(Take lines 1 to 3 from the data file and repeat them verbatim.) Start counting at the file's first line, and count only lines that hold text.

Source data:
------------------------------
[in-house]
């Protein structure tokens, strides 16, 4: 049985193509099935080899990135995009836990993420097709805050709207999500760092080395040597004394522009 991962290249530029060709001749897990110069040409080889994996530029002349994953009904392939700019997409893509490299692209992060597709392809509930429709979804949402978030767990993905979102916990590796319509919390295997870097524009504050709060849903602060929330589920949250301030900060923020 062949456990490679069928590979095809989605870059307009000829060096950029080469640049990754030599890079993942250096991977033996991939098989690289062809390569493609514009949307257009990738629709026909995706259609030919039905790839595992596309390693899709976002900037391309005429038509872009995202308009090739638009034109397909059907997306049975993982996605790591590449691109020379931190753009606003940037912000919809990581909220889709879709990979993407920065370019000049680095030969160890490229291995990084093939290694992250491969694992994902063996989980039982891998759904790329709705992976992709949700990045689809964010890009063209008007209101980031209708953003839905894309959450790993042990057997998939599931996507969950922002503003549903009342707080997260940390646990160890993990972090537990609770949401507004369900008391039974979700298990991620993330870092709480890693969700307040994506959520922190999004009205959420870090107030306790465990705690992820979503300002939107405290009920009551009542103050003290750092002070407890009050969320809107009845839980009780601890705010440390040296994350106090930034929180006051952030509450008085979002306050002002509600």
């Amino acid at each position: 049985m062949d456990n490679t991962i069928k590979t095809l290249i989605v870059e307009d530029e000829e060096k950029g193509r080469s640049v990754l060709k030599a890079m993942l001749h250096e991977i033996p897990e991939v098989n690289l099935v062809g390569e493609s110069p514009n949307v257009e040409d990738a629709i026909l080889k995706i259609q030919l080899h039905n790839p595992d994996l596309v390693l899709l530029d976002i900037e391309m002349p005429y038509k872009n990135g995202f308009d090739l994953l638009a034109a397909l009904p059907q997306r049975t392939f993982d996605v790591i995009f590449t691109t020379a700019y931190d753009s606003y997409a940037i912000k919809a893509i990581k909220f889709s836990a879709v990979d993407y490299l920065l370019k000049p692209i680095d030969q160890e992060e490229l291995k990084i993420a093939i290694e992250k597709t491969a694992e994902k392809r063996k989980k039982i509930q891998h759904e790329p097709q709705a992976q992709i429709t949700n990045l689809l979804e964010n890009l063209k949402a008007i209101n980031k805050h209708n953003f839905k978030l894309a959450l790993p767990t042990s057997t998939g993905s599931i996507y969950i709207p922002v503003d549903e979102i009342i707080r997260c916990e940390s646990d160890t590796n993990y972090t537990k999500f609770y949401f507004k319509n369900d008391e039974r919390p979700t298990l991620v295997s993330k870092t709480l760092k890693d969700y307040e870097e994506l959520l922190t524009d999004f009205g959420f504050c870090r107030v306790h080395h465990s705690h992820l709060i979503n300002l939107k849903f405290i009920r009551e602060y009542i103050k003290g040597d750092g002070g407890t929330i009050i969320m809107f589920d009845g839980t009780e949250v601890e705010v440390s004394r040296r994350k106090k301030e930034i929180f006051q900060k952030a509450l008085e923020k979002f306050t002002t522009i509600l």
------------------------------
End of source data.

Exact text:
[in-house]
């Protein structure tokens, strides 16, 4: 049985193509099935080899990135995009836990993420097709805050709207999500760092080395040597004394522009 991962290249530029060709001749897990110069040409080889994996530029002349994953009904392939700019997409893509490299692209992060597709392809509930429709979804949402978030767990993905979102916990590796319509919390295997870097524009504050709060849903602060929330589920949250301030900060923020 062949456990490679069928590979095809989605870059307009000829060096950029080469640049990754030599890079993942250096991977033996991939098989690289062809390569493609514009949307257009990738629709026909995706259609030919039905790839595992596309390693899709976002900037391309005429038509872009995202308009090739638009034109397909059907997306049975993982996605790591590449691109020379931190753009606003940037912000919809990581909220889709879709990979993407920065370019000049680095030969160890490229291995990084093939290694992250491969694992994902063996989980039982891998759904790329709705992976992709949700990045689809964010890009063209008007209101980031209708953003839905894309959450790993042990057997998939599931996507969950922002503003549903009342707080997260940390646990160890993990972090537990609770949401507004369900008391039974979700298990991620993330870092709480890693969700307040994506959520922190999004009205959420870090107030306790465990705690992820979503300002939107405290009920009551009542103050003290750092002070407890009050969320809107009845839980009780601890705010440390040296994350106090930034929180006051952030509450008085979002306050002002509600």
């Amino acid at each position: 049985m062949d456990n490679t991962i069928k590979t095809l290249i989605v870059e307009d530029e000829e060096k950029g193509r080469s640049v990754l060709k030599a890079m993942l001749h250096e991977i033996p897990e991939v098989n690289l099935v062809g390569e493609s110069p514009n949307v257009e040409d990738a629709i026909l080889k995706i259609q030919l080899h039905n790839p595992d994996l596309v390693l899709l530029d976002i900037e391309m002349p005429y038509k872009n990135g995202f308009d090739l994953l638009a034109a397909l009904p059907q997306r049975t392939f993982d996605v790591i995009f590449t691109t020379a700019y931190d753009s606003y997409a940037i912000k919809a893509i990581k909220f889709s836990a879709v990979d993407y490299l920065l370019k000049p692209i680095d030969q160890e992060e490229l291995k990084i993420a093939i290694e992250k597709t491969a694992e994902k392809r063996k989980k039982i509930q891998h759904e790329p097709q709705a992976q992709i429709t949700n990045l689809l979804e964010n890009l063209k949402a008007i209101n980031k805050h209708n953003f839905k978030l894309a959450l790993p767990t042990s057997t998939g993905s599931i996507y969950i709207p922002v503003d549903e979102i009342i707080r997260c916990e940390s646990d160890t590796n993990y972090t537990k999500f609770y949401f507004k319509n369900d008391e039974r919390p979700t298990l991620v295997s993330k870092t709480l760092k890693d969700y307040e870097e994506l959520l922190t524009d999004f009205g959420f504050c870090r107030v306790h080395h465990s705690h992820l709060i979503n300002l939107k849903f405290i009920r009551e602060y009542i103050k003290g040597d750092g002070g407890t929330i009050i969320m809107f589920d009845g839980t009780e949250v601890e705010v440390s004394r040296r994350k106090k301030e930034i929180f006051q900060k952030a509450l008085e923020k979002f306050t002002t522009i509600l």